Report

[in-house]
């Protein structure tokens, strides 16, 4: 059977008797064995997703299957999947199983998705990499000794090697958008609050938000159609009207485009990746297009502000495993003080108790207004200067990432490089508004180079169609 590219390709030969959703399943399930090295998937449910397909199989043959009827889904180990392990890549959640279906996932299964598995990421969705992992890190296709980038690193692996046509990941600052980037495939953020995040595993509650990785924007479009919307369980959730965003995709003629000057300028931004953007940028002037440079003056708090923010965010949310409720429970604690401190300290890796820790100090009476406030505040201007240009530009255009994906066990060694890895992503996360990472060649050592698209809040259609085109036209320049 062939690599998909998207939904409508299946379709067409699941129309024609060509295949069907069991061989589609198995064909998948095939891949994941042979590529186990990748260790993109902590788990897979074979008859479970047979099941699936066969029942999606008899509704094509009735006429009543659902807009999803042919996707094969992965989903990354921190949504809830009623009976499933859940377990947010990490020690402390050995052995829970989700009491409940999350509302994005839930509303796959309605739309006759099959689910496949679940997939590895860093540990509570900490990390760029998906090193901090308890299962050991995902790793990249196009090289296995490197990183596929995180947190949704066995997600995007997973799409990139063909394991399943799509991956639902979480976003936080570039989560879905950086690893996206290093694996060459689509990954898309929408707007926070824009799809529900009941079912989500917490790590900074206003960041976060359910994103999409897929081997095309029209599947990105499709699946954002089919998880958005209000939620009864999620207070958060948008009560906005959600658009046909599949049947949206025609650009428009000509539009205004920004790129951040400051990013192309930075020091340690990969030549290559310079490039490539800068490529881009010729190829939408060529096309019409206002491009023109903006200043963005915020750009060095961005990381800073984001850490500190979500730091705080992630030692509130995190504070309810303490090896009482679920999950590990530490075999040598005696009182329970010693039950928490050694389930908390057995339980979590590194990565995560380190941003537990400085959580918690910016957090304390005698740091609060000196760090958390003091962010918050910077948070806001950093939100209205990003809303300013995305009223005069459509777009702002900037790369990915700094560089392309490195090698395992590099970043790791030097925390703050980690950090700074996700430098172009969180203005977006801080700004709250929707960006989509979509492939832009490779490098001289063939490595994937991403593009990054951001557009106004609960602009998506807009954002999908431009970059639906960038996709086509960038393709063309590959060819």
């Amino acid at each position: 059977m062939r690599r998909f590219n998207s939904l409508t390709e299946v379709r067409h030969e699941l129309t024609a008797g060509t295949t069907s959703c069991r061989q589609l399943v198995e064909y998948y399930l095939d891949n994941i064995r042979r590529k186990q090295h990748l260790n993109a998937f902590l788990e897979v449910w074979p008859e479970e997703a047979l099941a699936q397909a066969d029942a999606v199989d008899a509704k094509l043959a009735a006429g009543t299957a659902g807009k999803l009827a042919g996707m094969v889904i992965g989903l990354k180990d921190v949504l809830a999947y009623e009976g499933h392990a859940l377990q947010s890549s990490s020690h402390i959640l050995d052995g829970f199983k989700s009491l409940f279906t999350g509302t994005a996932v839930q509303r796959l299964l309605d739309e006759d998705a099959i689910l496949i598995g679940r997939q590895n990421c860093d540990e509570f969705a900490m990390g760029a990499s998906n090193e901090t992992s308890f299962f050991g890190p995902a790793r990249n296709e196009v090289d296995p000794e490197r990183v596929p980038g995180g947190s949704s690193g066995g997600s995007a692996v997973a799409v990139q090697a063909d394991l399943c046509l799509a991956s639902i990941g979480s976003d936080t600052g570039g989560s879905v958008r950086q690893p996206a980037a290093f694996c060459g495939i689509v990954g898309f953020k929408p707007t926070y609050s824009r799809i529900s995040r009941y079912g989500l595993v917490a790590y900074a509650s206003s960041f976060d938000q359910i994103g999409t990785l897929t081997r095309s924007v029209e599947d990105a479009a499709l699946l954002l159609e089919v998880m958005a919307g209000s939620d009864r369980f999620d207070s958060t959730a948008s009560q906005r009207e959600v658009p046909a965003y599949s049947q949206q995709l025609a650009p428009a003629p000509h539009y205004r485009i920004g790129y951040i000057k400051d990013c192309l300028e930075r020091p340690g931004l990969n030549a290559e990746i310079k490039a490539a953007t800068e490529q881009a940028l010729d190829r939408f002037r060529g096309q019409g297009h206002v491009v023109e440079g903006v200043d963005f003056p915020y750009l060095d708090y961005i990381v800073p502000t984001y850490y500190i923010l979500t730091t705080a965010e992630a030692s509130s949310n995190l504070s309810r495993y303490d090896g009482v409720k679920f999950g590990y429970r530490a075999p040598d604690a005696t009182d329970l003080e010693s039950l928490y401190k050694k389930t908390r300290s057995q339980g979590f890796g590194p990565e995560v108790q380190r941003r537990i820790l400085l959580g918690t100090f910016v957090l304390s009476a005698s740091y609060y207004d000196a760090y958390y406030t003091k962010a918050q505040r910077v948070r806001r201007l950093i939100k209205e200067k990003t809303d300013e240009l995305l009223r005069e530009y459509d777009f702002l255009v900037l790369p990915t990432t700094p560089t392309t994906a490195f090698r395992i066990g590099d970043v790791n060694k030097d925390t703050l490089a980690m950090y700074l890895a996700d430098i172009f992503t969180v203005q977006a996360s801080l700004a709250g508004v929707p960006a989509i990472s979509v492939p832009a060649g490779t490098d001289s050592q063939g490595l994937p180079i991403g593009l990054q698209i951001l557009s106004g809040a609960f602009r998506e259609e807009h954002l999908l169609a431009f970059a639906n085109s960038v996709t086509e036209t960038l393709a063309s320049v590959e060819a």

GCSE Computing – Representation of data in computer systems: numbers Candidates should be able to: convert positive denary whole numbers (0-255) into 8-bit binary numbers and vice versa add two 8-bit binary integers and explain overflow errors which may occur convert positive denary whole numbers (0-255) into 2-digit hexadecimal numbers and vice versa convert between binary and hexadecimal equivalents of the same number explain the use of hexadecimal numbers to represent binary numbers. © GCSE Computing Slide 1 Converting 8-bit binary numbers into positive denary whole numbers (0-255) There are 256 different 8-bit binary numbers: 00000000 to 11111111 Each bit represents a different power of 2. Denary equivalent 128 64 32 16 8 4 2 1 Equivalent power of 2 27 26 25 24 23 22 21 20 Binary bits 1 1 1 1 1 1 1 1 One simple method of conversion from binary is therefore to add these powers of 2 for each non-zero bit (1). For example: 128 64 32 16 8 4 2 1 1 0 0 1 1 1 0 1 128 0 0 16 8 4 0 1 8-bit binary 10011101 therefore converts to denary 157 (128 + 16 + 8 + 4 + 1). © GCSE Computing Slide 2 Converting positive denary whole numbers (0-255) into 8-bit binary numbers: method 1 One method is to repeatedly divide the denary number by 2, placing the remainder (0 or 1) below the number and the integer quotient to the left. 1 2 4 9 19 39 78 157 Example 1: 0 0 1 1 1 0 1 157 converts to - 1 Example 2: 156 converts to Example 3: 45 converts to – 1 2 4 9 19 39 78 156 1 0 0 1 1 1 0 0 1 2 5 11 22 45 1 0 1 1 0 1 0 0 Note, the 2 extra 0 bits were added to convert the number into an 8-bit binary number. © GCSE Computing Slide 3 Converting positive denary whole numbers (0-255) into 8-bit binary numbers – method 2 Another method is to repeatedly subtract decreasing powers of 2 from the denary number, starting with 27 (128) . If the result is zero or positive, place 1 below the number, then place the difference to the right. Otherwise place 0 below the number and copy the number to the right. Repeat until you reach 20 (1). 128 64 32 16 8 4 2 1 Example 1: 157 converts to - Example 2: 45 converts to © GCSE Computing 157 29 29 29 13 5 1 1 1 0 0 1 1 1 0 1 128 64 32 16 8 4 2 1 45 45 45 13 13 5 1 1 0 0 1 0 1 1 0 1 Slide 4